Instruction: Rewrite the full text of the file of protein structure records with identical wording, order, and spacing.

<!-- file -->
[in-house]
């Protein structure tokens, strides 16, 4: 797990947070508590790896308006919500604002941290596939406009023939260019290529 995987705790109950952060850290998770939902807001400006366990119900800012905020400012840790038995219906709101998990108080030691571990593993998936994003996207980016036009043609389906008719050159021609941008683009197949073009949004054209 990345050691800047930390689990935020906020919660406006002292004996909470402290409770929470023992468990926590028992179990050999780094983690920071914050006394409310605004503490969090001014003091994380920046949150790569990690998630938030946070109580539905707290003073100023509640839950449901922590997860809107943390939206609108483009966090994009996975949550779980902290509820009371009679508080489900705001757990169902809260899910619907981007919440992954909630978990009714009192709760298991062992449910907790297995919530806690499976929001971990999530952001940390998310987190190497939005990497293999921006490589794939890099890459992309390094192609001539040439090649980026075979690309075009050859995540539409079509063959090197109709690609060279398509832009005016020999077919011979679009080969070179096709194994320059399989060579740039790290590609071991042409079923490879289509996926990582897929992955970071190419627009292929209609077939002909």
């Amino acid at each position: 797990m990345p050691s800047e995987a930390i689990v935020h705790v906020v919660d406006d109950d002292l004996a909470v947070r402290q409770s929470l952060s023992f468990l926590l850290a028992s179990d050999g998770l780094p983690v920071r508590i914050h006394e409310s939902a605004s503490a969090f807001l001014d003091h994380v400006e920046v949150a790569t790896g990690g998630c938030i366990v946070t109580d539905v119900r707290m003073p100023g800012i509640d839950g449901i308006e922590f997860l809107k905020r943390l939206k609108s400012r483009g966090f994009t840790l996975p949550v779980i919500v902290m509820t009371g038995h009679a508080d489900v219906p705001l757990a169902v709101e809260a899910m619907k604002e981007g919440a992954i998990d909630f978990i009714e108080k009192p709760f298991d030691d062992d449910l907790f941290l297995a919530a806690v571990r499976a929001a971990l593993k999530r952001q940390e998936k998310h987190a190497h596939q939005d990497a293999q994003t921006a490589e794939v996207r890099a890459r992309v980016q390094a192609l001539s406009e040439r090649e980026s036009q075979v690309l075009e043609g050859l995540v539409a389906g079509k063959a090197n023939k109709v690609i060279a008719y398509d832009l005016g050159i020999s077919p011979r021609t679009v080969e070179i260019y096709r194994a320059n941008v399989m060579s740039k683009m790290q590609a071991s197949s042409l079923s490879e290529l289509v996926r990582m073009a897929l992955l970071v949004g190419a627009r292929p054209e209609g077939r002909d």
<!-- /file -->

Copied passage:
[in-house]
């Protein structure tokens, strides 16, 4: 797990947070508590790896308006919500604002941290596939406009023939260019290529 995987705790109950952060850290998770939902807001400006366990119900800012905020400012840790038995219906709101998990108080030691571990593993998936994003996207980016036009043609389906008719050159021609941008683009197949073009949004054209 990345050691800047930390689990935020906020919660406006002292004996909470402290409770929470023992468990926590028992179990050999780094983690920071914050006394409310605004503490969090001014003091994380920046949150790569990690998630938030946070109580539905707290003073100023509640839950449901922590997860809107943390939206609108483009966090994009996975949550779980902290509820009371009679508080489900705001757990169902809260899910619907981007919440992954909630978990009714009192709760298991062992449910907790297995919530806690499976929001971990999530952001940390998310987190190497939005990497293999921006490589794939890099890459992309390094192609001539040439090649980026075979690309075009050859995540539409079509063959090197109709690609060279398509832009005016020999077919011979679009080969070179096709194994320059399989060579740039790290590609071991042409079923490879289509996926990582897929992955970071190419627009292929209609077939002909």
């Amino acid at each position: 797990m990345p050691s800047e995987a930390i689990v935020h705790v906020v919660d406006d109950d002292l004996a909470v947070r402290q409770s929470l952060s023992f468990l926590l850290a028992s179990d050999g998770l780094p983690v920071r508590i914050h006394e409310s939902a605004s503490a969090f807001l001014d003091h994380v400006e920046v949150a790569t790896g990690g998630c938030i366990v946070t109580d539905v119900r707290m003073p100023g800012i509640d839950g449901i308006e922590f997860l809107k905020r943390l939206k609108s400012r483009g966090f994009t840790l996975p949550v779980i919500v902290m509820t009371g038995h009679a508080d489900v219906p705001l757990a169902v709101e809260a899910m619907k604002e981007g919440a992954i998990d909630f978990i009714e108080k009192p709760f298991d030691d062992d449910l907790f941290l297995a919530a806690v571990r499976a929001a971990l593993k999530r952001q940390e998936k998310h987190a190497h596939q939005d990497a293999q994003t921006a490589e794939v996207r890099a890459r992309v980016q390094a192609l001539s406009e040439r090649e980026s036009q075979v690309l075009e043609g050859l995540v539409a389906g079509k063959a090197n023939k109709v690609i060279a008719y398509d832009l005016g050159i020999s077919p011979r021609t679009v080969e070179i260019y096709r194994a320059n941008v399989m060579s740039k683009m790290q590609a071991s197949s042409l079923s490879e290529l289509v996926r990582m073009a897929l992955l970071v949004g190419a627009r292929p054209e209609g077939r002909d």